rest, when they had laden their boats with more than
the latter could bear, set sail after waiting this time
also for a great storm. They did not succeed, how-
ever, in making any use of it The Bomans, noticing

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(a! u! 949) ^^^ *^®^^ vessels were overheavy and depressed al-
most to the water ^s edge^ put out against them. They
assaUed the company, which was scattered about as
wind and flood chose to dispose them, and really en-
gaged in nothing like a naval contest but crushed the
enemy's boats mercilessly, striking many with their
boat-hooks, ripping up many with their beaks, and
actually capsizing some by their mere onset. The
victims were unable to do anything, however much they
might have wished it : and when they attempted to flee
in any direction either they would be sunk by force of
the wind, which encountered them with the utmost vio-
lence, or else they would be overtaken by the enemy
and destroyed. The inhabitants of Byzantium, as they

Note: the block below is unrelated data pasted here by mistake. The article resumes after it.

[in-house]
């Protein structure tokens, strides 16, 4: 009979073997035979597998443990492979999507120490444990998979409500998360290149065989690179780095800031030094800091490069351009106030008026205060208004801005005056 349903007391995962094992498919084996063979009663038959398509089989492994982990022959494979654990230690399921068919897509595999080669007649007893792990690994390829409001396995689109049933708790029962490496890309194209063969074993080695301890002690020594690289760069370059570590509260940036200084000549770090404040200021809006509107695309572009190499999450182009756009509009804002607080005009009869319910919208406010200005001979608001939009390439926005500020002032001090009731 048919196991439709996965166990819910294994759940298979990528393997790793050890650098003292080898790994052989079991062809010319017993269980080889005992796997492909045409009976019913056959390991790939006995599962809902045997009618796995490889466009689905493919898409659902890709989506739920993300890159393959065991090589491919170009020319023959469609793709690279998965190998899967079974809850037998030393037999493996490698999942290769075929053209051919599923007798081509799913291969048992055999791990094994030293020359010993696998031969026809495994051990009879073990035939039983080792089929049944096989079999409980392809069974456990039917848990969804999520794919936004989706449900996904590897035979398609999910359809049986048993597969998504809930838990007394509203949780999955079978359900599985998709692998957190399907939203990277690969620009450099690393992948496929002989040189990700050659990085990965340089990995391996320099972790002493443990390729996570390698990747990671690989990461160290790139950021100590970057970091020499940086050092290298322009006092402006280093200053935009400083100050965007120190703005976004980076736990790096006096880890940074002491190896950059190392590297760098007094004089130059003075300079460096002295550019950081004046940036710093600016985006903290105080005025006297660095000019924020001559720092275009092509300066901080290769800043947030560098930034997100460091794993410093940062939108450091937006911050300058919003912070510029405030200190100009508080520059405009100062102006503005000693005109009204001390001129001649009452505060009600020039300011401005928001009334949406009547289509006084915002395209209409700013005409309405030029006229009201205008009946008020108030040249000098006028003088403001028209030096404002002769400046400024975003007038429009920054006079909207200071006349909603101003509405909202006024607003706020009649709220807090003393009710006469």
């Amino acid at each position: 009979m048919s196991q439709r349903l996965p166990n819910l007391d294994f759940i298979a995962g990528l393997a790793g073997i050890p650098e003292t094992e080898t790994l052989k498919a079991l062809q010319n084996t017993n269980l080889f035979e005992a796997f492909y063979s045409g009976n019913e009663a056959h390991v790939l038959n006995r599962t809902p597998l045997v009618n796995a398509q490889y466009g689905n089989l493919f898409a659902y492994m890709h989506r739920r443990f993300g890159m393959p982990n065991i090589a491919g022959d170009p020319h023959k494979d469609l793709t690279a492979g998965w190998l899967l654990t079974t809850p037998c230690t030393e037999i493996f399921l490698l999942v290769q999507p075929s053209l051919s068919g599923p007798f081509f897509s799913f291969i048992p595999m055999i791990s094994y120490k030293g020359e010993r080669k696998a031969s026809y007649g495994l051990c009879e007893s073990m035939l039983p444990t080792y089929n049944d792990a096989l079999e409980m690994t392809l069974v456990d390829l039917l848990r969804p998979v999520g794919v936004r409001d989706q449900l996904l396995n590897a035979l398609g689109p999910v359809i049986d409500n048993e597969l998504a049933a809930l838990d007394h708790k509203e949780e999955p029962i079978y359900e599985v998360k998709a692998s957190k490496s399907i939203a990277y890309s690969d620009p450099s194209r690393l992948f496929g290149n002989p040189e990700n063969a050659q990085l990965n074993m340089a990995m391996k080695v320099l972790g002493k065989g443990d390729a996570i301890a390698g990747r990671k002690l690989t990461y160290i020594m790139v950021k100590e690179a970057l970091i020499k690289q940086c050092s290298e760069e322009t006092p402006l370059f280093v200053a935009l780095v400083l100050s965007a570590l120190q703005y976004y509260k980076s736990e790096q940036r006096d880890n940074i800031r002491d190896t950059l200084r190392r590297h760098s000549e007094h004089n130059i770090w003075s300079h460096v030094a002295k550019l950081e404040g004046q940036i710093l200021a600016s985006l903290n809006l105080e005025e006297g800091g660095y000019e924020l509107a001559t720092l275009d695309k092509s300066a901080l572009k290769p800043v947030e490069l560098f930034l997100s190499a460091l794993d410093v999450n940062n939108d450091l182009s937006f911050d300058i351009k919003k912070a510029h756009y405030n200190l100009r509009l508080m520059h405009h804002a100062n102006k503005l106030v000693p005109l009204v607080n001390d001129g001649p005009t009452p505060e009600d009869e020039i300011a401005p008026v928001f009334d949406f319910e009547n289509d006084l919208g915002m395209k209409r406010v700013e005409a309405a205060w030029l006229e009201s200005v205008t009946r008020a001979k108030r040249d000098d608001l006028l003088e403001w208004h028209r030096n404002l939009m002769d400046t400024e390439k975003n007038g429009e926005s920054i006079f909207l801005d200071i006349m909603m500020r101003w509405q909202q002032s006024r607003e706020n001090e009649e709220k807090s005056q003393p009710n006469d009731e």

watched this, for a time called unceasingly upon the
gods and kept uttering now one shout and now another
at the various events, according as each one was af-
fected by the spectacle or the disaster enacted before
his eyes. But when they saw their friends perishing
all together, the united throng sent up a chorus of
groans and wailings, and thereafter they mourned for
the rest of the day and the whole night. The entire
number of wrecks proved so great that some drifted
upon the islands and the Asiatic coast, and the defeat
became known by these relics before it was reported.
The next day the Byzantines had the horror increased
even above what it had been. For, when the surf had
subsided, the whole sea in the vicinity of Byzantium
was covered with corpses and wrecks with blood, and
many of the remains were cast up on shore, with the

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resnlt that the catastrophe, now seen in its details, ap- /^' ^^^g.